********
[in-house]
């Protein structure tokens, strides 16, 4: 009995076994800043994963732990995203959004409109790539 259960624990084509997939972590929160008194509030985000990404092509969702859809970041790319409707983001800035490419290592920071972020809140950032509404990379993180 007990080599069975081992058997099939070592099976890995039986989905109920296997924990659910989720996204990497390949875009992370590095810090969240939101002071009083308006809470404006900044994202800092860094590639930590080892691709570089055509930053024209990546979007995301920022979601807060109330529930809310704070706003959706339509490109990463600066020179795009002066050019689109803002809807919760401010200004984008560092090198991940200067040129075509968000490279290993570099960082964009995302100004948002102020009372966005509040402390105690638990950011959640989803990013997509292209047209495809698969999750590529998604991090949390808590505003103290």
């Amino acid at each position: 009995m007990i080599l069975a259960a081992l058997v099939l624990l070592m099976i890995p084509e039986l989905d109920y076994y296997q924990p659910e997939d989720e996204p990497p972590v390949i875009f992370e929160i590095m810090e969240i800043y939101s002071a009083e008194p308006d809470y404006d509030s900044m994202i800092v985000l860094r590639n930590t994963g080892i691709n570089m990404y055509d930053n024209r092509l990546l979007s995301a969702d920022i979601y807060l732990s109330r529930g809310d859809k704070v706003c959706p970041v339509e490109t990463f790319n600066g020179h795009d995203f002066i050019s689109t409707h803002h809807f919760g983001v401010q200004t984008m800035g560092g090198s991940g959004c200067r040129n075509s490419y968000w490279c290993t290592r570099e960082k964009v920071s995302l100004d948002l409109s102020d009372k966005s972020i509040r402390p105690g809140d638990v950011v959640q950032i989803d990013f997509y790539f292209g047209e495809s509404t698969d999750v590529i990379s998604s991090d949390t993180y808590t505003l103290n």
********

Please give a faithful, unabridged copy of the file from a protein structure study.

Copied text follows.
[in-house]
């Protein structure tokens, strides 16, 4: 009995076994800043994963732990995203959004409109790539 259960624990084509997939972590929160008194509030985000990404092509969702859809970041790319409707983001800035490419290592920071972020809140950032509404990379993180 007990080599069975081992058997099939070592099976890995039986989905109920296997924990659910989720996204990497390949875009992370590095810090969240939101002071009083308006809470404006900044994202800092860094590639930590080892691709570089055509930053024209990546979007995301920022979601807060109330529930809310704070706003959706339509490109990463600066020179795009002066050019689109803002809807919760401010200004984008560092090198991940200067040129075509968000490279290993570099960082964009995302100004948002102020009372966005509040402390105690638990950011959640989803990013997509292209047209495809698969999750590529998604991090949390808590505003103290």
């Amino acid at each position: 009995m007990i080599l069975a259960a081992l058997v099939l624990l070592m099976i890995p084509e039986l989905d109920y076994y296997q924990p659910e997939d989720e996204p990497p972590v390949i875009f992370e929160i590095m810090e969240i800043y939101s002071a009083e008194p308006d809470y404006d509030s900044m994202i800092v985000l860094r590639n930590t994963g080892i691709n570089m990404y055509d930053n024209r092509l990546l979007s995301a969702d920022i979601y807060l732990s109330r529930g809310d859809k704070v706003c959706p970041v339509e490109t990463f790319n600066g020179h795009d995203f002066i050019s689109t409707h803002h809807f919760g983001v401010q200004t984008m800035g560092g090198s991940g959004c200067r040129n075509s490419y968000w490279c290993t290592r570099e960082k964009v920071s995302l100004d948002l409109s102020d009372k966005s972020i509040r402390p105690g809140d638990v950011v959640q950032i989803d990013f997509y790539f292209g047209e495809s509404t698969d999750v590529i990379s998604s991090d949390t993180y808590t505003l103290n």